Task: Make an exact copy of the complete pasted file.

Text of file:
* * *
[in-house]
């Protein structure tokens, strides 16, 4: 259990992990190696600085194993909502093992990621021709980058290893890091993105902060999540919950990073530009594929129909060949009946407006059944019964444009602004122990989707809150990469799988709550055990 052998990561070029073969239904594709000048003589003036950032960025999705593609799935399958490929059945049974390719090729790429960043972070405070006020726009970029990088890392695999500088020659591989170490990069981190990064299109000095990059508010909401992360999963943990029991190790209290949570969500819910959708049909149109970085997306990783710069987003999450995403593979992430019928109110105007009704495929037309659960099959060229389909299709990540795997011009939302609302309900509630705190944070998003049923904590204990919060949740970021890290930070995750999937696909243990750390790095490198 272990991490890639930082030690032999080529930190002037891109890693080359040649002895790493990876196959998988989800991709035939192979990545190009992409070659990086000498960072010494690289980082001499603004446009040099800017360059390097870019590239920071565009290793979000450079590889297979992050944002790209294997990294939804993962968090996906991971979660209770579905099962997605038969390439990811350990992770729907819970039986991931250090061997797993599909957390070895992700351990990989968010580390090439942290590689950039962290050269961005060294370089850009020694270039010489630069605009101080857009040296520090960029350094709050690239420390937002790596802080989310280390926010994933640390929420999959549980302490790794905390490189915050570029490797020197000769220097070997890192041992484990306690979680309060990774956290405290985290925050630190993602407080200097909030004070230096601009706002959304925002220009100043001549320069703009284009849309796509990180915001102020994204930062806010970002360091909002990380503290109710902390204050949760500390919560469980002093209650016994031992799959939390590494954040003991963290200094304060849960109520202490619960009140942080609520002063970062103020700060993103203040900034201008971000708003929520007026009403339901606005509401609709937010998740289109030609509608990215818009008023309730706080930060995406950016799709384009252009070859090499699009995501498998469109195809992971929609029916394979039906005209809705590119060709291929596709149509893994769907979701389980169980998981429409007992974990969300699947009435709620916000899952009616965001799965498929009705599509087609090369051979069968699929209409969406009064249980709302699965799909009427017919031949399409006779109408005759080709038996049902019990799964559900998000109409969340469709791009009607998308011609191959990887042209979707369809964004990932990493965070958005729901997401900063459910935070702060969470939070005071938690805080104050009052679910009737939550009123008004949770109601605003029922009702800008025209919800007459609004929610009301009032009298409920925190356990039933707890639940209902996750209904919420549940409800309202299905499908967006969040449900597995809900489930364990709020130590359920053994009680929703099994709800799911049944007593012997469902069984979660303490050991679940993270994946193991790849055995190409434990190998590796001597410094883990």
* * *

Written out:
[in-house]
């Protein structure tokens, strides 16, 4: 259990992990190696600085194993909502093992990621021709980058290893890091993105902060999540919950990073530009594929129909060949009946407006059944019964444009602004122990989707809150990469799988709550055990 052998990561070029073969239904594709000048003589003036950032960025999705593609799935399958490929059945049974390719090729790429960043972070405070006020726009970029990088890392695999500088020659591989170490990069981190990064299109000095990059508010909401992360999963943990029991190790209290949570969500819910959708049909149109970085997306990783710069987003999450995403593979992430019928109110105007009704495929037309659960099959060229389909299709990540795997011009939302609302309900509630705190944070998003049923904590204990919060949740970021890290930070995750999937696909243990750390790095490198 272990991490890639930082030690032999080529930190002037891109890693080359040649002895790493990876196959998988989800991709035939192979990545190009992409070659990086000498960072010494690289980082001499603004446009040099800017360059390097870019590239920071565009290793979000450079590889297979992050944002790209294997990294939804993962968090996906991971979660209770579905099962997605038969390439990811350990992770729907819970039986991931250090061997797993599909957390070895992700351990990989968010580390090439942290590689950039962290050269961005060294370089850009020694270039010489630069605009101080857009040296520090960029350094709050690239420390937002790596802080989310280390926010994933640390929420999959549980302490790794905390490189915050570029490797020197000769220097070997890192041992484990306690979680309060990774956290405290985290925050630190993602407080200097909030004070230096601009706002959304925002220009100043001549320069703009284009849309796509990180915001102020994204930062806010970002360091909002990380503290109710902390204050949760500390919560469980002093209650016994031992799959939390590494954040003991963290200094304060849960109520202490619960009140942080609520002063970062103020700060993103203040900034201008971000708003929520007026009403339901606005509401609709937010998740289109030609509608990215818009008023309730706080930060995406950016799709384009252009070859090499699009995501498998469109195809992971929609029916394979039906005209809705590119060709291929596709149509893994769907979701389980169980998981429409007992974990969300699947009435709620916000899952009616965001799965498929009705599509087609090369051979069968699929209409969406009064249980709302699965799909009427017919031949399409006779109408005759080709038996049902019990799964559900998000109409969340469709791009009607998308011609191959990887042209979707369809964004990932990493965070958005729901997401900063459910935070702060969470939070005071938690805080104050009052679910009737939550009123008004949770109601605003029922009702800008025209919800007459609004929610009301009032009298409920925190356990039933707890639940209902996750209904919420549940409800309202299905499908967006969040449900597995809900489930364990709020130590359920053994009680929703099994709800799911049944007593012997469902069984979660303490050991679940993270994946193991790849055995190409434990190998590796001597410094883990």